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The “Human Bomb”: How Air Force surgeons made medical history in Vietnam

  • Published
  • By Dr. Joseph Frechette, Ph.D.
  • Air Force Medical Service History Office
On November 5, 1965, Air Force surgeons were confronted with a bomb, literally. But instead of coming face-to-face with a device, they were confronted with a patient who had a live grenade embedded in his back, essentially making the patient a walking human bomb.

While working as the assistant director for public health with the U.S. Agency for International Development, Maj. Gen. James Humphreys, an Air Force surgeon, was on a mission in Vietnam. It was here where he faced one of his biggest challenges. A 52-year-old farmer, Nguyen Van Chinh, suffered a unique wound when he was hit in the side with a round from an M-79 grenade launcher. Although the grenade failed to detonate, the three-inch long projectile traveled under the skin before coming to rest above the patient’s right kidney.

Contemporary newspapers referred to him dramatically as a “human bomb” and a “walking booby trap.” Civilian doctors at Cho Ray Hospital in Saigon noted the entry wound and the lump on his back, but it was x-ray that revealed the live grenade.

Humphreys, along with two assistants, an Air Force surgeon, Col. Daniel C. Campbell, and an anesthetist attached to the USAID mission, Anthony G. Brown, volunteered to perform the hazardous surgery.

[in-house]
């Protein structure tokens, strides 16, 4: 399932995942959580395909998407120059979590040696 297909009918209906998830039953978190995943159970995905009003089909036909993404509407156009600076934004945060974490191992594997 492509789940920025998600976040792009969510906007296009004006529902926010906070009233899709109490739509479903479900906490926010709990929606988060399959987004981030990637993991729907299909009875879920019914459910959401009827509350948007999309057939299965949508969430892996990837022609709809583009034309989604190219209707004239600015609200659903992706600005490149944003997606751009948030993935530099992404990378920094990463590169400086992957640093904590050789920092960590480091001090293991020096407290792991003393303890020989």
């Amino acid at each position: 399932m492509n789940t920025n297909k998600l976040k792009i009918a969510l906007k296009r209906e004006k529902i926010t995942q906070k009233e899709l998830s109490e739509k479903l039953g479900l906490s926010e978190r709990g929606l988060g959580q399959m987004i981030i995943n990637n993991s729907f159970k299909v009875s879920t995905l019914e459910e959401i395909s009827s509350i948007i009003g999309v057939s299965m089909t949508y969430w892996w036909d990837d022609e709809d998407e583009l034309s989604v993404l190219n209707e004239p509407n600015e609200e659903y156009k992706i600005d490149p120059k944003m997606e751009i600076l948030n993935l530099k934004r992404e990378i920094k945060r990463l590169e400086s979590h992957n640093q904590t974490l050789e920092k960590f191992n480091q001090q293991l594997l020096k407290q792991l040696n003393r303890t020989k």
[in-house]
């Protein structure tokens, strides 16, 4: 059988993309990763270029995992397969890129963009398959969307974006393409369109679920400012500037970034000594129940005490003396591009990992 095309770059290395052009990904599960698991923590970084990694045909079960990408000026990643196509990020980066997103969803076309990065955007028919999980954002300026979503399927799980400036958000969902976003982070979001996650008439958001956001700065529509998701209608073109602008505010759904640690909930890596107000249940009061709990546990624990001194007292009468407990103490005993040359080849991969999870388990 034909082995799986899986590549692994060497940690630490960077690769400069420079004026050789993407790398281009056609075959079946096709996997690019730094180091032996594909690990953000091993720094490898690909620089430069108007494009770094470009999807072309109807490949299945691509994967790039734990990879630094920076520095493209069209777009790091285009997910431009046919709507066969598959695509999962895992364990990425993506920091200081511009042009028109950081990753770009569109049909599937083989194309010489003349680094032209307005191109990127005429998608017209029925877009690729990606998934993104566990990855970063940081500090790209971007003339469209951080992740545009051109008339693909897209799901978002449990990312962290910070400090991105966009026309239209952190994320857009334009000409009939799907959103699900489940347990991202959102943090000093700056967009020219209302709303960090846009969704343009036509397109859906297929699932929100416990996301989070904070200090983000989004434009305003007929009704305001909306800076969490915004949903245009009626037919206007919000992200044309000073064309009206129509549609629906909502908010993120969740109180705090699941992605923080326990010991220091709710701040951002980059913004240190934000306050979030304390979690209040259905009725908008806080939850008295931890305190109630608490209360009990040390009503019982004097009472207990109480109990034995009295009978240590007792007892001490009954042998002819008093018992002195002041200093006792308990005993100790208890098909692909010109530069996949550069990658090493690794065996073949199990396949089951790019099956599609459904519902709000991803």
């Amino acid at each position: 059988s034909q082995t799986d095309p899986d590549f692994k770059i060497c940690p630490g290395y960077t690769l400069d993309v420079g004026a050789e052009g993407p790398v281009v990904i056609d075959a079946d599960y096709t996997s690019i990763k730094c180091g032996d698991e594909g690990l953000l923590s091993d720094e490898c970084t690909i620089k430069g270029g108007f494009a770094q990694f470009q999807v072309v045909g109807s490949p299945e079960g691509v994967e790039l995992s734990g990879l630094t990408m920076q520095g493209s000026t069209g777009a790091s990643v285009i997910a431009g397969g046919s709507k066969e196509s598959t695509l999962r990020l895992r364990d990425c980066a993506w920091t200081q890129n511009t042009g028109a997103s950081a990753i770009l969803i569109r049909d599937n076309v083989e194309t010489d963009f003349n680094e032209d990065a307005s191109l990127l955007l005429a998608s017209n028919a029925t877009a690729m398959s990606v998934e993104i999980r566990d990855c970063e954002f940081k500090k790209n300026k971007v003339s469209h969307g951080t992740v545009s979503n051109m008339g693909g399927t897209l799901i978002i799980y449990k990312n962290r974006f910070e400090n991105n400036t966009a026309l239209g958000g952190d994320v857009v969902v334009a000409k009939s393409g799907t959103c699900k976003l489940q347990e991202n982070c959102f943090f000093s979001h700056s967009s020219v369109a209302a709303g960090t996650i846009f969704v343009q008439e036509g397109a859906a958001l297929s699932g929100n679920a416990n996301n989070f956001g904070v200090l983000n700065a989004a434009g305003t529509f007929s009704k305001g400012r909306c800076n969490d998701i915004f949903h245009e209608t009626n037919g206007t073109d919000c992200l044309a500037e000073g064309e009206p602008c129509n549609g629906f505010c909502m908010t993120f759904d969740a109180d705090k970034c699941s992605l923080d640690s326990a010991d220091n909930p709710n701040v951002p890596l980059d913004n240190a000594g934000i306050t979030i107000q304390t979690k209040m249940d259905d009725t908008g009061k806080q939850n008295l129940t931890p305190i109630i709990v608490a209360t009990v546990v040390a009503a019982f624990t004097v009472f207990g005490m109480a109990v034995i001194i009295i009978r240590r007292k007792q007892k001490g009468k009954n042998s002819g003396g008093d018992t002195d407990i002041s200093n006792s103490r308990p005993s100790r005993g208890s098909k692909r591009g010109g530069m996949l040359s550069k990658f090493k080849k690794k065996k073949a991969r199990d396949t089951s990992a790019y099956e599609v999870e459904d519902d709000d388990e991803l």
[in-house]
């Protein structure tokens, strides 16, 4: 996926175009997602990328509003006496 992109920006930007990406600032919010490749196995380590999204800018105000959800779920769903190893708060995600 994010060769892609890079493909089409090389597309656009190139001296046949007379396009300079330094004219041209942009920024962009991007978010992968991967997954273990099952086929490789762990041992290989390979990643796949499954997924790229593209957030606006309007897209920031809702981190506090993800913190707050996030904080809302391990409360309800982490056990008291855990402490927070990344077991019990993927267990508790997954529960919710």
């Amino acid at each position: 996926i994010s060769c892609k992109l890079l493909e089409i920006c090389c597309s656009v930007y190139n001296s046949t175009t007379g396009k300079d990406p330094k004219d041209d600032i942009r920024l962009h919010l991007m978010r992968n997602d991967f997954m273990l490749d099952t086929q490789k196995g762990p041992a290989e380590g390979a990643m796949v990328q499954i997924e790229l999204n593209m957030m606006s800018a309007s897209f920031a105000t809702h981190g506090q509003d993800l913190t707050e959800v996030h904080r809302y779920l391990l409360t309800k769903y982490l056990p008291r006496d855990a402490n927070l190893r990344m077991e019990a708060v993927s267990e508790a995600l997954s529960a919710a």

The medics worked out of a makeshift bunker, surrounded by a wall of sandbags, and the bulletproof windshield from a vehicle that had just enough space for them to reach into the patient with their tools. To add to the unusual nature of the surgery, an Air Force machinist fabricated a set of specialized operating tools from scrap metal.

The medics worked knowing that every second could lead to the grenade exploding. Faced with an unfamiliar task, the team worked carefully to remove the bomb. After the patient received anesthesia, Humphreys and Campbell then used a scalpel at the end of a five-foot pole and six-foot forceps to remove the grenade. They then dropped it into an ammunition box filled with sand and stitched up the wound. The entire surgery, up until the last stitch was in place, only took 13 minutes to finish.

Humphreys himself was nonchalant, noting, “It looked like a pretty good challenge.”

Like something out of a scene from a medical drama, this real-life surgery had everything: A never-before-seen diagnosis, the creation of innovative tools necessary to do the job, and everyone on pins and needles not knowing what to expect. While this story was unusual and memorable, it also highlights the ingenuity and responsiveness of Air Force medics no matter the situation in order to save lives, a reputation that continues today.

The Air Force Medical Service is a 44,000-person integrated health care delivery and readiness system serving 2.6 million beneficiaries at 76 military treatment facilities worldwide. AFMS leaders are committed to the health and well-being of every Airman and Guardian.